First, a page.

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Getty Museum Acquires a Masterpiece of French Gothic Illumination

Manuscript is rare example of the work of the anonymous Master of the Ingeborg Psalter

July 7, 1999

Los Angeles, Calif.--The Getty Museum announced today the purchase of an illuminated psalter, an exceptional example of French Gothic manuscript painting. Its nine large illuminations include scenes inspired by the biblical Book of Psalms, many involving King David, who is considered its author. Known as the Avranches Psalter, it was made northeast of Paris, probably in the region of Noyon, in the first decade of the 13th century, at the dawn of the Gothic era in French painting. The psalter contains 344 pages and measures 12- 1/2 inches tall. It was acquired privately.

Commenting on the significance of the acquisition, Deborah Gribbon, Deputy Director and Chief Curator, said, "The psalter from Noyon is a key addition. As a monument of Gothic painting, it will be a cornerstone of the collection." Thomas Kren, curator of manuscripts, said, "This acquisition strengthens our medieval holdings overall. Joining other major works such as the Stammheim Missal, the Helmarshausen Gospels, the Hedwig codex, and the Spinola Hours, it establishes the Museum further as a major repository of medieval art."

The style of its illuminations represents a turning point in the history of European painting, when artists left behind abstract and highly stylized painting in favor of a more realistic representation of the visible world. The anonymous painter of the miniatures, known to specialists as the Master of the Ingeborg Psalter, is not only a seminal artistic figure but one of the great painters of the Middle Ages. His figures show an astonishing monumentality. What is new in this artist’s work and essential to the emerging Gothic style are the three-dimensional quality of the figures, their heroic proportions, and their expressive movements. In these qualities the figures of the Avranches Psalter anticipate the famous portal sculptures of Reims Cathedral, another great monument of French Gothic art.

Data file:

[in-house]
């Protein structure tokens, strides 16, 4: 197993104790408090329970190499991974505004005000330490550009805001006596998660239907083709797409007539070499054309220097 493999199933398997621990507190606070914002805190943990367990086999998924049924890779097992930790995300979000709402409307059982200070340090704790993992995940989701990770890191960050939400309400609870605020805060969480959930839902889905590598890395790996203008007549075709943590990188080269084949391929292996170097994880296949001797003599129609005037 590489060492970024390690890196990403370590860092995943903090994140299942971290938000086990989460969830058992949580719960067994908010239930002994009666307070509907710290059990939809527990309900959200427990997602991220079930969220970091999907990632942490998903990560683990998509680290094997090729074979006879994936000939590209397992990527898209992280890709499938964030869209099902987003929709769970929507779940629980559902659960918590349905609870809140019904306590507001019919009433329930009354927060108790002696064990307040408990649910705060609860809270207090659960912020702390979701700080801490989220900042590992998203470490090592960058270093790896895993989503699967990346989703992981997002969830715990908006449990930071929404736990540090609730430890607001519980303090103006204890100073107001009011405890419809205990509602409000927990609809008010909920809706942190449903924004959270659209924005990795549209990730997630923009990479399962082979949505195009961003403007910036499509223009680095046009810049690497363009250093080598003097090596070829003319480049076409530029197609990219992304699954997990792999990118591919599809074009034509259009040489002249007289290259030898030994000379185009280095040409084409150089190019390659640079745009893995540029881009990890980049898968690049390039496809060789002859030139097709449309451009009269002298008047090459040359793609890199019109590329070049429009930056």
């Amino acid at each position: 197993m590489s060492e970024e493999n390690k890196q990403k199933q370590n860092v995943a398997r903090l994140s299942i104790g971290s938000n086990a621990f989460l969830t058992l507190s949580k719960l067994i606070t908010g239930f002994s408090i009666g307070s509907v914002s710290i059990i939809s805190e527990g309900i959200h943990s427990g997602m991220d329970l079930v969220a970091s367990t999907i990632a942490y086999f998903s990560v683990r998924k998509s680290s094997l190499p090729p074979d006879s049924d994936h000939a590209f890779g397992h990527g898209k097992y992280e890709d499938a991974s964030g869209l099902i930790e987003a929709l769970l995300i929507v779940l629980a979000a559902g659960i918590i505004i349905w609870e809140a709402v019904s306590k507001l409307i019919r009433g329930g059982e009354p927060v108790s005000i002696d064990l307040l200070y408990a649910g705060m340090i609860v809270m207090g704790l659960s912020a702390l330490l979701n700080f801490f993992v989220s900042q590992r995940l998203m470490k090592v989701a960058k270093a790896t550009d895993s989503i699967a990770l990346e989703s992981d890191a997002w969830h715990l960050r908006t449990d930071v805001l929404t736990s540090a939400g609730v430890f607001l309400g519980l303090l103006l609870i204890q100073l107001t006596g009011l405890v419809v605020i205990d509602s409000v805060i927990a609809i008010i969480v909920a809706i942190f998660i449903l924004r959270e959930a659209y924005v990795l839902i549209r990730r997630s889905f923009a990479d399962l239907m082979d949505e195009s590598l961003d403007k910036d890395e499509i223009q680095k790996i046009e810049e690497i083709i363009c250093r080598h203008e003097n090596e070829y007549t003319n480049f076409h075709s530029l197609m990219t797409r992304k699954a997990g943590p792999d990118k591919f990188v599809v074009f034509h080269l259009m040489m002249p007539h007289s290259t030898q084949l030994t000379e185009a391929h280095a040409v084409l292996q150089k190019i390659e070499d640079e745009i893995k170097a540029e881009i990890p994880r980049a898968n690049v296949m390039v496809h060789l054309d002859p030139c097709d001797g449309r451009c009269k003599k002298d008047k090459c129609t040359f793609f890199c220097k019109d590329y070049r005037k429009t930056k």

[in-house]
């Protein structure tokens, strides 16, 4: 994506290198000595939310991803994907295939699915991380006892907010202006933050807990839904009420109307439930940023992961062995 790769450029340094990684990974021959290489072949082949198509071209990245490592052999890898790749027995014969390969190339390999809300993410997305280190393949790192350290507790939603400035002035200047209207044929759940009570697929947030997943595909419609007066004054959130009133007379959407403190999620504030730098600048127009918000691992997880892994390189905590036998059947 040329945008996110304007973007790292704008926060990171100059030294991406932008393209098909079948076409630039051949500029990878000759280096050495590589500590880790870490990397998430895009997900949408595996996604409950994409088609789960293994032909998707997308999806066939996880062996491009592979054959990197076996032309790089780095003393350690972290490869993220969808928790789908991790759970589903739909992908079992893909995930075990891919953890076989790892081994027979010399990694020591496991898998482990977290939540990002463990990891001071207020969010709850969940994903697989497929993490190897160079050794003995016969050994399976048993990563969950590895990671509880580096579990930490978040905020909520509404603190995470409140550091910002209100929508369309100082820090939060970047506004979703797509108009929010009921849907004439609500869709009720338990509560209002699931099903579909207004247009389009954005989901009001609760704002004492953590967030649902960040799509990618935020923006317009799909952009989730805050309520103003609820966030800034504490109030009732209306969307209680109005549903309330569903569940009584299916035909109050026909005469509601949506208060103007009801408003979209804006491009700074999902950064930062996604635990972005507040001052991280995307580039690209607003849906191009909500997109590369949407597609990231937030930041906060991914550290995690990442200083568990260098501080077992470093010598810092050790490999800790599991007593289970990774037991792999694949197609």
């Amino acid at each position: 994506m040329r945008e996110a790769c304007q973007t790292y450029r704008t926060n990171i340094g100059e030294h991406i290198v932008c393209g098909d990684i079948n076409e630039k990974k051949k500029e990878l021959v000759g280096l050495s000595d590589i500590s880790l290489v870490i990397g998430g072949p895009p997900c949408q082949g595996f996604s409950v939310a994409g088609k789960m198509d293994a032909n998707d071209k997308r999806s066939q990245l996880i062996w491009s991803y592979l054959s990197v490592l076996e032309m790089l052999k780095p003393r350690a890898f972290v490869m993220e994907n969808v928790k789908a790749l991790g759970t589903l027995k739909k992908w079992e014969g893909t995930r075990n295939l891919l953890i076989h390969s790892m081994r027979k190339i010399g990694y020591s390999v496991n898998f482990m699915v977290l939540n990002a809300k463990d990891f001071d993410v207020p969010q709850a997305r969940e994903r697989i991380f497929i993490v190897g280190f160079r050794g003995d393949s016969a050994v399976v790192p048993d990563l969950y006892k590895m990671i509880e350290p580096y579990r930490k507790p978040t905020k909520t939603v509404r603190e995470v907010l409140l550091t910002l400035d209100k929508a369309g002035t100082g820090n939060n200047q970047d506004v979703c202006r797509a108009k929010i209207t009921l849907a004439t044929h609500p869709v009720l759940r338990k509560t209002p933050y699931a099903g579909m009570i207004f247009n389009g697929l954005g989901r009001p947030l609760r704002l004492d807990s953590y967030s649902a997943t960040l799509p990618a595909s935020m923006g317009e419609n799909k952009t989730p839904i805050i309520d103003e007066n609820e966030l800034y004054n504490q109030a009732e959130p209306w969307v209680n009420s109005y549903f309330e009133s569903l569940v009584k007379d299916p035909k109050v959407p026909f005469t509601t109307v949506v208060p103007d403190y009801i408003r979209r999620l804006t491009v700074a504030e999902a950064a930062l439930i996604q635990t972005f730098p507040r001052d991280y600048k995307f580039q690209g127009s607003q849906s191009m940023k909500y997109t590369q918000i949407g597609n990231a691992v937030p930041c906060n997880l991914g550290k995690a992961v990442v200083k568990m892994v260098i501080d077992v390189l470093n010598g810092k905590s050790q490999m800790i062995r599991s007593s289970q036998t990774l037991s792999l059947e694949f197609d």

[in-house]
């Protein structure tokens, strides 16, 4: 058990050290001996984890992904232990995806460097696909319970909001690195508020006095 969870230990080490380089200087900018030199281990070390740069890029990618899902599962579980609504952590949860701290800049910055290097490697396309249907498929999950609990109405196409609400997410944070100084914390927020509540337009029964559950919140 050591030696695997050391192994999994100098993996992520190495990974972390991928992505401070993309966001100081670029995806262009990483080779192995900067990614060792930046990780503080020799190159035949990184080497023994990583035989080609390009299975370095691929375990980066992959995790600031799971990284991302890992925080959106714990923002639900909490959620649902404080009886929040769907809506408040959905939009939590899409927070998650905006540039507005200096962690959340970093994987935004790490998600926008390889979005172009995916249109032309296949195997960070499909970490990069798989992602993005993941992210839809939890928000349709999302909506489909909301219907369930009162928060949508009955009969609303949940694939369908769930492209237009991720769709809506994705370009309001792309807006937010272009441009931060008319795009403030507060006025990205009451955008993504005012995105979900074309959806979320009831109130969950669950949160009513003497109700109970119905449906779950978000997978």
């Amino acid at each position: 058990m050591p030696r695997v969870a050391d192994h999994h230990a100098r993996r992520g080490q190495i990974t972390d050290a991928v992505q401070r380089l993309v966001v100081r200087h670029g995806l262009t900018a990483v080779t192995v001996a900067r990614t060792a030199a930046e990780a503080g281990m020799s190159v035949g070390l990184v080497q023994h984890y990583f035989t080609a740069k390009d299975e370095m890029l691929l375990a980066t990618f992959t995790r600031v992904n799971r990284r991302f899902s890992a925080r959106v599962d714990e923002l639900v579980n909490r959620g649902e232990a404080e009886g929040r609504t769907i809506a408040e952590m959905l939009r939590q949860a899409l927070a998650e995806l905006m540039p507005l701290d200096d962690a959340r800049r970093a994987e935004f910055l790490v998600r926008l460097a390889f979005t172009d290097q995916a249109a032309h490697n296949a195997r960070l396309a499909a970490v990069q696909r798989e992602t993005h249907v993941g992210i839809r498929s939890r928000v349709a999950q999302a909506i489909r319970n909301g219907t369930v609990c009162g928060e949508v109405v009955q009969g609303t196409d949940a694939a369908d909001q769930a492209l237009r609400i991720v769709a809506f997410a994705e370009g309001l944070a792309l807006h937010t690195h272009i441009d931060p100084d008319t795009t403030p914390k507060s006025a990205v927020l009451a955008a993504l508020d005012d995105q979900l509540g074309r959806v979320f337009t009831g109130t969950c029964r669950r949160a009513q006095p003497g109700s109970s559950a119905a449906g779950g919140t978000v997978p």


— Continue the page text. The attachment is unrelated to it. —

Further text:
Examples of this style in painting are exceedingly rare. The Getty’s new acquisition is one of only two major examples of the work of the Master of the Ingeborg Psalter. The other, made for Queen Ingeborg of France, is in the Musée Condé in Chantilly, France.

The psalter will be placed on view at the Getty Museum at the Getty Center in February 2000 as the centerpiece of an exhibition on the psalms and their illustration, drawn entirely from the Museum’s rich collection of 164 illuminated manuscripts. Each year the Museum mounts four exhibitions of manuscripts from the permanent collection, highlighting the great artistic achievements of medieval painting and presenting the works from diverse perspectives that illustrate their artistic and cultural significance. The Getty has the most ambitious program in America for showing the art of manuscript painting of medieval and Renaissance Europe.

The Getty’s collection of illuminated manuscripts was begun in 1983 with the purchase of the collection of Peter and Irene Ludwig of Aachen, Germany, then the finest private collection of illumination. With masterworks dating from the 9th to the 16th century, the Ludwigs’ manuscripts had particular strength in Flemish and German schools.

John Walsh, the Museum’s director, commented, "Ever since the Ludwig purchase, we have been looking for French Gothic manuscripts. This has become very, very difficult, given their rarity, and it would be impossible to find anything more important than the Avranches Psalter. We're overjoyed to have it."

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The J. Paul Getty Trust is an international cultural and philanthropic institution devoted to the visual arts that features the Getty Conservation Institute, the Getty Foundation, the J. Paul Getty Museum, and the Getty Research Institute. The J. Paul Getty Trust and Getty programs serve a varied audience from two locations: the Getty Center in Los Angeles and the Getty Villa in Malibu.

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